The development of mental illness is complex and multifaceted – and understanding how to treat and prevent it is taking some the best and brightest minds.
With the right investment, scientists have been able to make important progress.
They’ve found there are specific factors – from vitamins to the environment we live in – that, if addressed, could help to transform mental health for the better.
This was an important theme at our Mental Health Science Meeting last month, where leading scientists from a variety of backgrounds outlined promising areas to take on. Six important themes emerged:
1 . Getting the right vitamins and minerals
When our bodies are developing in pregnancy they need certain vitamins and minerals – or micronutrients – to grow healthily. Our brains have the same needs. Professor Ezra Susser has seen exciting potential that particular micronutrients like folic acid have to prevent schizophrenia and autism if they’re taken in pregnancy. Our Fellow Dr Joshua Roffman, is building on Ezra’s work to increase understanding of folic acid and its link to schizophrenia.
2. Support in pregnancy
Evidence suggests that providing mental health support to women in pregnancy who are facing mental health problems could have a positive effect on future generations. Professor Myrna Weissman found that children whose parents had depression are almost three times as likely to have a mental health condition. Knowing this link enables us to focus on interventions early-on, such as talking to pregnant women about depression and ensuring that they get the help they need if they are affected.
3. Combatting stress
We know that stress takes its toll on our wellbeing, but what has science revealed about its impact on our mental health? Professor Frances Rice has drawn parallels between stress and depression – revealing that people who experience stressful life events and live in poverty were more likely to develop the condition. Professor Carmen Sandi is exploring the processes that are going on in the brain when it is put under stress. She found that stress appears to cause behaviours like abnormal aggression and a lack of fear that can be found in some mental health conditions. With these findings, it appears minimizing stress could have a profound influence on reducing someone’s likelihood to develop mental health problems.
4. Understanding our genes
Genes hold the ‘code’ (or instructions) for all living things. But what do they tell us about our likelihood to develop a mental illness? It is a hot topic in science. Professor Jonathan Mill has been investigating how certain genes are ‘switched on’ in brains of people who had been diagnosed schizophrenia compared to ‘healthy’ brains. Understanding the significance of these activated genes is an important area to explore in the development of better personalised interventions.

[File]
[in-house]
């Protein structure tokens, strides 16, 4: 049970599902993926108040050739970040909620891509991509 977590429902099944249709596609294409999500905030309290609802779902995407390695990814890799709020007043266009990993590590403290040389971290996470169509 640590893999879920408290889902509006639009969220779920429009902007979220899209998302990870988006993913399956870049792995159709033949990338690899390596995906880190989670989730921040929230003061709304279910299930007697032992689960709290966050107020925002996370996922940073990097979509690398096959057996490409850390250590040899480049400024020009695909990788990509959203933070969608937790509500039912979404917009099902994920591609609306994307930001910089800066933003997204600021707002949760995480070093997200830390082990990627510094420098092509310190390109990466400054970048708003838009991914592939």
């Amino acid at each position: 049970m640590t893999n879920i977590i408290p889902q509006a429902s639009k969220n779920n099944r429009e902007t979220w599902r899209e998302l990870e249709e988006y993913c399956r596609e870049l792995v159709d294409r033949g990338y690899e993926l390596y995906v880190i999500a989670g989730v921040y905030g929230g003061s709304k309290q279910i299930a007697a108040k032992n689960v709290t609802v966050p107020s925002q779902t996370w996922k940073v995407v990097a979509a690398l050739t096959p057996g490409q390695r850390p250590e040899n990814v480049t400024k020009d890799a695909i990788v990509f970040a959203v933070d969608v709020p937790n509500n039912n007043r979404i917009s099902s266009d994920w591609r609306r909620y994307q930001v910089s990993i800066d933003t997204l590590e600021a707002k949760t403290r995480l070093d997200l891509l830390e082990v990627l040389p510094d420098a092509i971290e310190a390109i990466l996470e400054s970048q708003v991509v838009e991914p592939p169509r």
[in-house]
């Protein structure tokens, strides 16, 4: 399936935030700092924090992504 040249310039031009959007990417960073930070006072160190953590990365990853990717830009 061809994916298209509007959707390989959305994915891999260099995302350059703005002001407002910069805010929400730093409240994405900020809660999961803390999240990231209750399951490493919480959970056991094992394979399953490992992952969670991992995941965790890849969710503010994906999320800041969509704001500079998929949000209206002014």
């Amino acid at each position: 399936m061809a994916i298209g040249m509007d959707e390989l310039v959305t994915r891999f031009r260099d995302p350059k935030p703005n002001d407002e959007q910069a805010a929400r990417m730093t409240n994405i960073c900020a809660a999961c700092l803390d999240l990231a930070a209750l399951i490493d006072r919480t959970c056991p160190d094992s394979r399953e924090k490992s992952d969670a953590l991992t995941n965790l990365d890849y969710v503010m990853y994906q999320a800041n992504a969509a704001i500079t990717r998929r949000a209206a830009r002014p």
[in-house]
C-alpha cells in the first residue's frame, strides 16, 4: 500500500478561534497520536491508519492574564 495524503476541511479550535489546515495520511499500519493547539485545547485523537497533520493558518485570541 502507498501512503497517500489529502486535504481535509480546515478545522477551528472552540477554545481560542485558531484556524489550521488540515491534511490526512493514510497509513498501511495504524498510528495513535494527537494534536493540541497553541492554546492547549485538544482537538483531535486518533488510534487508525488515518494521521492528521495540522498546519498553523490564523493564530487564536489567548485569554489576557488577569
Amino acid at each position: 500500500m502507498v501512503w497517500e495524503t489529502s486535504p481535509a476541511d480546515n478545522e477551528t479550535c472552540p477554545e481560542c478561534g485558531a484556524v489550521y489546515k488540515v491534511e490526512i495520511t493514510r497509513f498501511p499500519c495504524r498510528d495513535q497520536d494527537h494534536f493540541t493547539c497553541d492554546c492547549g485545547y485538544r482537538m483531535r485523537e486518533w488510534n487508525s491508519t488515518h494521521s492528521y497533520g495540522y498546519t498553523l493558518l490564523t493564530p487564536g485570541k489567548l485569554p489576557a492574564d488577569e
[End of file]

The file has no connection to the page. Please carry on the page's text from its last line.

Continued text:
5. Taking on bullying
Studies show that young people who are bullied have an increased risk of developing mental health problems – and that these can last for many years into adulthood. To reduce these problems, it makes sense to try to put a stop to bullying. So where to focus? Professor Louise Arsenault makes the case that we can actually predict which children are most likely to get bullied. If a child is maltreated at home, for example, they are at a far higher risk of being victimized by their peers. Our Fellow, Dr Jean-Baptiste Pingault’s, project will build upon this evidence to explore biological risk-factors causes of bullying. The work of these scientists may identify those most at risk of bullying, enabling us to create scientifically-based interventions to reduce it from occurring.
6. And finally… Spending time around nature
Enjoy the countryside? There is building evidence to suggest it has a positive impact on mental health. Professor Andreas Lindenberg looked into the impact that living in a city had on the brain and mental health, he found there's a correlation between living in a city and your liklihood to develop schizophrenia. A study he reviewed showed that being around nature caused people to engage less in ‘rumination’ – passive and repetitive thinking on one’s own experiences, feelings, and thoughts, and the causes and consequences of these.
Only through investing in research will we be able to fully understand how to treat, and even prevent, mental illness – find out about the projects we’re funding to take this on.
Last updated: 13 March 2017